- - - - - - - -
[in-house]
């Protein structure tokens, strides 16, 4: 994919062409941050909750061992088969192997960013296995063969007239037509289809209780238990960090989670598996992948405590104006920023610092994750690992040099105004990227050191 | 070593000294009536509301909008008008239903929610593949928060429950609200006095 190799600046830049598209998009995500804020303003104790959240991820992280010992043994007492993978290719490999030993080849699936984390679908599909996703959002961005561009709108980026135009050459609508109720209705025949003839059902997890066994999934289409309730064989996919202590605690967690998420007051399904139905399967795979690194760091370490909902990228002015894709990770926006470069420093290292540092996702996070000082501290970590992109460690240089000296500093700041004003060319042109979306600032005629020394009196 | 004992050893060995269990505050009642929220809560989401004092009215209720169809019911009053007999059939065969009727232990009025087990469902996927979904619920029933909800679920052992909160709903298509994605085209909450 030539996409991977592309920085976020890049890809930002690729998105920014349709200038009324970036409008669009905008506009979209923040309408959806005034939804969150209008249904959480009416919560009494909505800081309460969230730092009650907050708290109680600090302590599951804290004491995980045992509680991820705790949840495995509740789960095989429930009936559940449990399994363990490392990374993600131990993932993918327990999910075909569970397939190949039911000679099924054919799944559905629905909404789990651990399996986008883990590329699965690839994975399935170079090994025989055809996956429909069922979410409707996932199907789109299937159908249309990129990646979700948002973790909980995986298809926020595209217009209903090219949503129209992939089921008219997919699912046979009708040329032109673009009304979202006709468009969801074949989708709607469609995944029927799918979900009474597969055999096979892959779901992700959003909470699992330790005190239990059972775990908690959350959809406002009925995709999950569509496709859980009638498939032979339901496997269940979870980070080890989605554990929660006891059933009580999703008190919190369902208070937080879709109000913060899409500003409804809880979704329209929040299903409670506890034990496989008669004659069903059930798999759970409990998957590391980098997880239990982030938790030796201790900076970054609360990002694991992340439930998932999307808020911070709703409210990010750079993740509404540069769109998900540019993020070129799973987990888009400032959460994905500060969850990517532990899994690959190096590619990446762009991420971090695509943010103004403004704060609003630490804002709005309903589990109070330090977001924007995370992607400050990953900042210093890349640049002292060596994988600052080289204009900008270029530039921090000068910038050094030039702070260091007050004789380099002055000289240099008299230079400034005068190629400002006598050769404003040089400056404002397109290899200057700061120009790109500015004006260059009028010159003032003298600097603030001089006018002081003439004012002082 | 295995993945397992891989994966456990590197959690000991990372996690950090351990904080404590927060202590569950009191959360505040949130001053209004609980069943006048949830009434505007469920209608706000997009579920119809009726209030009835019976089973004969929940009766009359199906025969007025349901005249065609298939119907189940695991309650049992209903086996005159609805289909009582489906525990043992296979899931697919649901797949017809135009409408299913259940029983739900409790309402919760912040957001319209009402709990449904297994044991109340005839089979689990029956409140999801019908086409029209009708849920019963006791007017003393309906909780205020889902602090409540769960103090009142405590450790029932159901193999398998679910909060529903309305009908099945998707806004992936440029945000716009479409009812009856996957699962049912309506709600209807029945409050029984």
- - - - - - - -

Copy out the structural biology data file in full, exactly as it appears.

[in-house]
């Protein structure tokens, strides 16, 4: 994919062409941050909750061992088969192997960013296995063969007239037509289809209780238990960090989670598996992948405590104006920023610092994750690992040099105004990227050191 | 070593000294009536509301909008008008239903929610593949928060429950609200006095 190799600046830049598209998009995500804020303003104790959240991820992280010992043994007492993978290719490999030993080849699936984390679908599909996703959002961005561009709108980026135009050459609508109720209705025949003839059902997890066994999934289409309730064989996919202590605690967690998420007051399904139905399967795979690194760091370490909902990228002015894709990770926006470069420093290292540092996702996070000082501290970590992109460690240089000296500093700041004003060319042109979306600032005629020394009196 | 004992050893060995269990505050009642929220809560989401004092009215209720169809019911009053007999059939065969009727232990009025087990469902996927979904619920029933909800679920052992909160709903298509994605085209909450 030539996409991977592309920085976020890049890809930002690729998105920014349709200038009324970036409008669009905008506009979209923040309408959806005034939804969150209008249904959480009416919560009494909505800081309460969230730092009650907050708290109680600090302590599951804290004491995980045992509680991820705790949840495995509740789960095989429930009936559940449990399994363990490392990374993600131990993932993918327990999910075909569970397939190949039911000679099924054919799944559905629905909404789990651990399996986008883990590329699965690839994975399935170079090994025989055809996956429909069922979410409707996932199907789109299937159908249309990129990646979700948002973790909980995986298809926020595209217009209903090219949503129209992939089921008219997919699912046979009708040329032109673009009304979202006709468009969801074949989708709607469609995944029927799918979900009474597969055999096979892959779901992700959003909470699992330790005190239990059972775990908690959350959809406002009925995709999950569509496709859980009638498939032979339901496997269940979870980070080890989605554990929660006891059933009580999703008190919190369902208070937080879709109000913060899409500003409804809880979704329209929040299903409670506890034990496989008669004659069903059930798999759970409990998957590391980098997880239990982030938790030796201790900076970054609360990002694991992340439930998932999307808020911070709703409210990010750079993740509404540069769109998900540019993020070129799973987990888009400032959460994905500060969850990517532990899994690959190096590619990446762009991420971090695509943010103004403004704060609003630490804002709005309903589990109070330090977001924007995370992607400050990953900042210093890349640049002292060596994988600052080289204009900008270029530039921090000068910038050094030039702070260091007050004789380099002055000289240099008299230079400034005068190629400002006598050769404003040089400056404002397109290899200057700061120009790109500015004006260059009028010159003032003298600097603030001089006018002081003439004012002082 | 295995993945397992891989994966456990590197959690000991990372996690950090351990904080404590927060202590569950009191959360505040949130001053209004609980069943006048949830009434505007469920209608706000997009579920119809009726209030009835019976089973004969929940009766009359199906025969007025349901005249065609298939119907189940695991309650049992209903086996005159609805289909009582489906525990043992296979899931697919649901797949017809135009409408299913259940029983739900409790309402919760912040957001319209009402709990449904297994044991109340005839089979689990029956409140999801019908086409029209009708849920019963006791007017003393309906909780205020889902602090409540769960103090009142405590450790029932159901193999398998679910909060529903309305009908099945998707806004992936440029945000716009479409009812009856996957699962049912309506709600209807029945409050029984």